Protein dynamics are significantly influenced by frictional effects, not only from the surrounding solvent but also due to interactions inside the protein chain itself. Experimentally, such “internal friction” has been investigated by studying folding or binding kinetics at varying solvent viscosity; however the molecular origin of these effects is hard to pinpoint. In this thesis, we studied the effects of internal friction by both equilbrium and non-equilibrium molecular dynamics simulations.
We developed a mechanism using scaled solvent mass to probe more than two orders of magnitude in viscosity without altering the free energy landscape of the protein. Our method is especially suited to investigate peptide kinetics near vanishing viscosities that are not reachable experimentally. While previous experimental studies have suggested different functional forms for the viscosity dependence, our findings suggest that solvent and internal friction effects are intrinsically entangled. This finding is rationalized by calculation of the polymer end-to-end distance dynamics from a Rouse model that includes internal friction. While this simple Rouse model does not include effects such as hydrogend bonds, an analysis of the local friction profile along different reaction coordinates suggests a connection between friction and the formation of hydrogen bonds upon folding.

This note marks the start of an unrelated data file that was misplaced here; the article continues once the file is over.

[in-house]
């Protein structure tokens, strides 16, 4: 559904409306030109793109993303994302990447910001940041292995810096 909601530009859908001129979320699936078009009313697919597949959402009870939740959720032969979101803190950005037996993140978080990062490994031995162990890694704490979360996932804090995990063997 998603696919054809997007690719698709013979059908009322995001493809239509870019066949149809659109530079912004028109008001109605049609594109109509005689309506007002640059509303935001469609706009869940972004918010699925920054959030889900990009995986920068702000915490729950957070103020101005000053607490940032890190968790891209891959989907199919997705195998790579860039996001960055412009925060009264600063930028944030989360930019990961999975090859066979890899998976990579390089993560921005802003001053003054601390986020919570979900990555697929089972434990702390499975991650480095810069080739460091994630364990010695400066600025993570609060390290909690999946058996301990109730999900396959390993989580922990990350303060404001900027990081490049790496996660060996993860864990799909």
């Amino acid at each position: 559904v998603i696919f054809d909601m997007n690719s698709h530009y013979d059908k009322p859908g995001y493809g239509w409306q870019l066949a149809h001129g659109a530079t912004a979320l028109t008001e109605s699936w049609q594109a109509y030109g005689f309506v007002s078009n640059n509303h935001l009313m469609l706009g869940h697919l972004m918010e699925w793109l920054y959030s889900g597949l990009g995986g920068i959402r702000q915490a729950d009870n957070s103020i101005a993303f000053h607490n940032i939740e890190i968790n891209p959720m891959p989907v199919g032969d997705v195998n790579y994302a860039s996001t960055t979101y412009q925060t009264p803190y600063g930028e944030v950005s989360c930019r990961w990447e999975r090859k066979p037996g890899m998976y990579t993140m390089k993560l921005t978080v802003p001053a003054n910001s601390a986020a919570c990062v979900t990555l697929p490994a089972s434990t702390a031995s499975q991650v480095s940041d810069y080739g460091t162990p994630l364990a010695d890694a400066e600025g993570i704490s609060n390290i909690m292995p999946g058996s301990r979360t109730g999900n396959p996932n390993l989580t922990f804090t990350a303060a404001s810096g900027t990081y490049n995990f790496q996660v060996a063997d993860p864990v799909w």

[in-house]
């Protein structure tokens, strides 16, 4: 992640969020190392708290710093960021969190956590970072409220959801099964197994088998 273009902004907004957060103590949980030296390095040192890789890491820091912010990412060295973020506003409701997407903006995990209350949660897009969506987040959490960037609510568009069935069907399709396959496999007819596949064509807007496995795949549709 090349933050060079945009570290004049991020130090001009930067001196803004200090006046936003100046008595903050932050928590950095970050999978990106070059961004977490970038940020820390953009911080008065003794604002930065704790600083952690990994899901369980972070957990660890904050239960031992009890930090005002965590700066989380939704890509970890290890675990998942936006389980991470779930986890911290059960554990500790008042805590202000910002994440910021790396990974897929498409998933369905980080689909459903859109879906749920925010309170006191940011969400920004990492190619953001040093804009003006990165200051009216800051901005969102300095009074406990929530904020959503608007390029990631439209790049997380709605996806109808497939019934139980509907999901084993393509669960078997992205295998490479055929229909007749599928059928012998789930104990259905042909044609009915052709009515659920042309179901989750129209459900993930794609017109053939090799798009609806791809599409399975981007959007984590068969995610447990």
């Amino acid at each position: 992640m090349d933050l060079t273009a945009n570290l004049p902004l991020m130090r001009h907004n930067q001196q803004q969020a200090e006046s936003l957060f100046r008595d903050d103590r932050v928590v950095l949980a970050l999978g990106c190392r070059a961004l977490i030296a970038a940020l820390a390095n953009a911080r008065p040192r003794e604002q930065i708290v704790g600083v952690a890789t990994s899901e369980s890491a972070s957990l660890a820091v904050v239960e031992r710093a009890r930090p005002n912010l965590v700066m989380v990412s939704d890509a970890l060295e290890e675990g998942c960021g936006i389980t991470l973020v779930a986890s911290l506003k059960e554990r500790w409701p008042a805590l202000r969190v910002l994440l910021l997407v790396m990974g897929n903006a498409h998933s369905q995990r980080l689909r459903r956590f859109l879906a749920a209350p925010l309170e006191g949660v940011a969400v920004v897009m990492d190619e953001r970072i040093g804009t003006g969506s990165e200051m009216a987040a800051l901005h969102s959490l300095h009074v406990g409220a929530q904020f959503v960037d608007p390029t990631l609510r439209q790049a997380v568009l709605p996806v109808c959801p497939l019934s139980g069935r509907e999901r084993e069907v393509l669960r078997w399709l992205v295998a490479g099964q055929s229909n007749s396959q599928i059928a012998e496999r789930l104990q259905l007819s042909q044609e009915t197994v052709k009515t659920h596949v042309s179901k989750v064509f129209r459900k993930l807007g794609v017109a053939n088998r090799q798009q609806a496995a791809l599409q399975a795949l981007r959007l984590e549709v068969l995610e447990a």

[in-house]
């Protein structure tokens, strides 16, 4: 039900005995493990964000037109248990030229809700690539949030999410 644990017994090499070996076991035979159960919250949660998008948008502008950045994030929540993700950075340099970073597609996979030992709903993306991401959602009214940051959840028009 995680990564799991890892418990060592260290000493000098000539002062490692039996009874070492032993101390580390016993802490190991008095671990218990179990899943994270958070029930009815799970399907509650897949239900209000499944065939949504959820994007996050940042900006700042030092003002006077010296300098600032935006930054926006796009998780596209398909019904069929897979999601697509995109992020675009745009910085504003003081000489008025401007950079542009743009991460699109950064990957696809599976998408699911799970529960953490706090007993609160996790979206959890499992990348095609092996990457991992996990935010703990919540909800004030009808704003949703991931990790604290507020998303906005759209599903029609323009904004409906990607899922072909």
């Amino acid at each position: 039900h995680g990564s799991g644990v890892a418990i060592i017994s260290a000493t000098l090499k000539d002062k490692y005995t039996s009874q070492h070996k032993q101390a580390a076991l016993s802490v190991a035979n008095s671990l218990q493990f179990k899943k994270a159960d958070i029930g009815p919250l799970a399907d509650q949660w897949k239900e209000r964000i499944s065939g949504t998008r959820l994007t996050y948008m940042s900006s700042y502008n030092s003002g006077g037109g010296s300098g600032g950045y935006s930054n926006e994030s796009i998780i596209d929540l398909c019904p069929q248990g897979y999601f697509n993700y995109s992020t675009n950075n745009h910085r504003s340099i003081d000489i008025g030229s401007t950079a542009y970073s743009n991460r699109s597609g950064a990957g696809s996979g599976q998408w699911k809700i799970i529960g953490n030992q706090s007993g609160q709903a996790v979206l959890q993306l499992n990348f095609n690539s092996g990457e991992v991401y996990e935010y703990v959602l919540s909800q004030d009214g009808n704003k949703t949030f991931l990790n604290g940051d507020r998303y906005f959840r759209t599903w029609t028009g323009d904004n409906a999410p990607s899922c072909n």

Since hydrogen bonding is a major factor for the determination of secondary struc- ture, internal friction can help in understanding the folding process. As the secondary structure is of vast importance for the biological function of a protein, misfolding is thought to be the explanation for many diseases including neurogedegenerative ones such as Huntington’s or Parkinon’s disease. By the forced unfolding of polyglutamine and polyalanine homopeptides in competing α-helix and β-hairpin secondary structures, we disentangle equilibrium free-energetics from non-equilibrium dissipative ef- fects. We find that α-helices are characterized by larger friction or dissipation upon unfolding, regardless of whether they are free-energetically preferred over β-hairpins or not. Our analysis, based on MD simulations for atomistic peptide models with explicit water, suggests that this difference is related to the internal friction and mostly caused by the different characteristic number of intra-peptide hydrogen bonds in the α-helix and β-hairpin states, which is higher for the α-helical state.
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